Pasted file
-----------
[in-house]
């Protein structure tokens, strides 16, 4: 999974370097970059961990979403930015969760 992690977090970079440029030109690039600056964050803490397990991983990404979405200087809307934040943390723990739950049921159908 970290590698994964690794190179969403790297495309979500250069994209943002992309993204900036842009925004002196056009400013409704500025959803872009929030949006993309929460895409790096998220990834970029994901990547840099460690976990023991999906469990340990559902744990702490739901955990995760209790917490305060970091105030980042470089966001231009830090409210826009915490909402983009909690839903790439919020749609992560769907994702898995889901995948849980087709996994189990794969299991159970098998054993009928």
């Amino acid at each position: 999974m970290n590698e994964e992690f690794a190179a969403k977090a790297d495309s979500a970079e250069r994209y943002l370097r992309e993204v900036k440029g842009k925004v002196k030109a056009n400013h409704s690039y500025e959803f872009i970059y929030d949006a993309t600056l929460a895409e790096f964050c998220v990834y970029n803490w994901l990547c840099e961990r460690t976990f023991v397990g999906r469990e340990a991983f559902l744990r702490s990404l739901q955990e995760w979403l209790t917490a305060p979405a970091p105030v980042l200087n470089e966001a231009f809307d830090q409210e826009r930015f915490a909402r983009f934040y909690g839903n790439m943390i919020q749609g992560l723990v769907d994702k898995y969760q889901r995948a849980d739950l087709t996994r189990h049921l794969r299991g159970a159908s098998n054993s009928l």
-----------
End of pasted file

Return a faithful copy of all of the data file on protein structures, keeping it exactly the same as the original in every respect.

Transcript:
[in-house]
């Protein structure tokens, strides 16, 4: 999974370097970059961990979403930015969760 992690977090970079440029030109690039600056964050803490397990991983990404979405200087809307934040943390723990739950049921159908 970290590698994964690794190179969403790297495309979500250069994209943002992309993204900036842009925004002196056009400013409704500025959803872009929030949006993309929460895409790096998220990834970029994901990547840099460690976990023991999906469990340990559902744990702490739901955990995760209790917490305060970091105030980042470089966001231009830090409210826009915490909402983009909690839903790439919020749609992560769907994702898995889901995948849980087709996994189990794969299991159970098998054993009928």
């Amino acid at each position: 999974m970290n590698e994964e992690f690794a190179a969403k977090a790297d495309s979500a970079e250069r994209y943002l370097r992309e993204v900036k440029g842009k925004v002196k030109a056009n400013h409704s690039y500025e959803f872009i970059y929030d949006a993309t600056l929460a895409e790096f964050c998220v990834y970029n803490w994901l990547c840099e961990r460690t976990f023991v397990g999906r469990e340990a991983f559902l744990r702490s990404l739901q955990e995760w979403l209790t917490a305060p979405a970091p105030v980042l200087n470089e966001a231009f809307d830090q409210e826009r930015f915490a909402r983009f934040y909690g839903n790439m943390i919020q749609g992560l723990v769907d994702k898995y969760q889901r995948a849980d739950l087709t996994r189990h049921l794969r299991g159970a159908s098998n054993s009928l």